- no medical or surgical contraindication to hip resurfacing exists.
What happens without surgery?
Pain can be managed with medicine assistive devices and some alternative therapies. For some young active patients nonsurgical management of debilitating advanced hip arthritis is not satisfactory.
In the hands of an experienced surgeon trained in hip resurfacing total hip resurfacing arthroplasty is effective in restoring comfort and function to the hip of a well-motivated patient. A 2007 study of 59 hips reported significant improvement in pain function range of motion and activity among patients who were on average six years postoperative. The study published in The Journal of Bone and Joint Surgery by H.C. Amstutz and colleagues at the Joint Replacement Institute reported five cases (8 percent) of femoral failure requiring subsequent total hip arthroplasty.
This and other studies have helped physicians better discern which patients have a better chance of a successful outcome.
Although hip resurfacing can allow a patient to resume some physical activities high-impact activities such as running basketball and singles tennis are more likely to lead to earlier loosening of the implant and need for revision surgery.
Total hip resurfacing arthroplasty is not considered urgent. It is an elective procedure that can be scheduled when circumstances are optimal. The patient has time to become informed and to select an experienced surgeon. Before surgery is undertaken the patient should:
- be in optimal health;
- understand and accept the risks and alternatives of surgery;
- understand and be committed to the postoperative rehabilitation program.
The most common risk of hip resurfacing is fracture of the femoral neck. In one study the rate of fracture was 1.46 percent. The procedure’s technical challenges and patient selection might increase risk of fracture. Infection is a rare but potentially catastrophic risk. Component loosening is an infrequent complication according to published literature.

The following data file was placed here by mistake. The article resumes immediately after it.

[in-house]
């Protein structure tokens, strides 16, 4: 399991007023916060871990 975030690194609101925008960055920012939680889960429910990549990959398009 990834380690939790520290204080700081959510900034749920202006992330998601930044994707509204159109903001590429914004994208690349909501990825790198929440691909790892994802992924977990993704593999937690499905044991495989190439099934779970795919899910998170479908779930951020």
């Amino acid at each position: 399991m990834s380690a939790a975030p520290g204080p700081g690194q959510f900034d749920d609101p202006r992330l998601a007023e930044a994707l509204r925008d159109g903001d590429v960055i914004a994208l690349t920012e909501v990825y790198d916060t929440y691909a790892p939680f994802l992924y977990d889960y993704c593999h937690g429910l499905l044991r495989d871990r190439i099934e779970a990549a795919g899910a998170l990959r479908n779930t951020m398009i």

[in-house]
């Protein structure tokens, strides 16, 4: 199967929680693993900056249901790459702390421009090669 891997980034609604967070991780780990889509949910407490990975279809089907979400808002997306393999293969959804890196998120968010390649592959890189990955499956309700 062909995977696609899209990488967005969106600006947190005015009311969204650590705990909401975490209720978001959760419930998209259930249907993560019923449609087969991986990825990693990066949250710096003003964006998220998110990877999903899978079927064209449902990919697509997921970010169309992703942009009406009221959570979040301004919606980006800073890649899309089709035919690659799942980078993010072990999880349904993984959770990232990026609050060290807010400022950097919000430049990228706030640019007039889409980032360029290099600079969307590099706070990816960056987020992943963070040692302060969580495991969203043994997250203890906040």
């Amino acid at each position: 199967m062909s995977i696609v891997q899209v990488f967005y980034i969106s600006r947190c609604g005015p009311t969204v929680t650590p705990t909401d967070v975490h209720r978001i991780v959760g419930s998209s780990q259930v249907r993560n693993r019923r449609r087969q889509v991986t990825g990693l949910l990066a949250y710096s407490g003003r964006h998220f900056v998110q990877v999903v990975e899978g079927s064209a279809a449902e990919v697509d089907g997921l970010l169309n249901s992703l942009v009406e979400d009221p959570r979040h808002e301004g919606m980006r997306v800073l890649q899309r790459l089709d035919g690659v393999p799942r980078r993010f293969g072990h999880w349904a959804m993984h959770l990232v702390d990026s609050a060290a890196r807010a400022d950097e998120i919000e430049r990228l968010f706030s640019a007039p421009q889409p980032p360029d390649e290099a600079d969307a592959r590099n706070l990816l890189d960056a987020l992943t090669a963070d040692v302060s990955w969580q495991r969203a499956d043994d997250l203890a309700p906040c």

Potential risks exist from the production of metal ions (cobalt and chromium) caused by the rubbing of the metal implant’s components. Proper component positioning appears to be essential to reducing significant production of metal ions. There is a theoretical concern that these ions may pose a cancerous risk – though long-term data does not currently support this assertion. But a patient who has kidney problems might have difficulty filtering these ions from the blood; he or she should avoid implantation of metal-based hip components.
For the same reason hip resurfacing also is not recommended for women of childbearing age who plan to have children because of the uncertainty about the effects of metal ions on the developing fetus.
Hypersensitivity to metal ions is a risk that is being increasingly recognized and may lead to loosening of the components. While little correlation appears to exist between skin hypersensitivity and metal hypersensitivity in the hip joint hip resurfacing is not recommended for people with documented allergies to metal or jewelry.
A thorough preoperative evaluation in preparation for surgery is important for minimizing potential risks of hip resurfacing surgery. For example some patients will need a formal cardiology evaluation in addition to a general orthopedic evaluation if there is a significant history of heart disease. An experienced joint replacement team will use special techniques to minimize the risk of many of the above mentioned complications but cannot always totally eliminate them.
Many of the risks of total hip resurfacing arthroplasty can be effectively managed if they are promptly identified and treated. A coordinated effort at managing risks should be undertaken by the orthopedic surgeon in conjunction with the patient’s primary care doctor. Infection might require a washout in the operating room or an exchange of components. Loosening of the components might require revision surgery. Fracture usually requires revision to a conventional total hip arthroplasty. This can be accomplished relatively easily by removing the femoral resurfacing cap and implanting a standard long-stemmed femoral head and neck device as with total hip replacement. The patient should contact the surgeon with any questions or concerns about risks.
Total hip resurfacing arthroplasty is an option for healthy active and motivated individuals in whom arthritis interferes with hip function.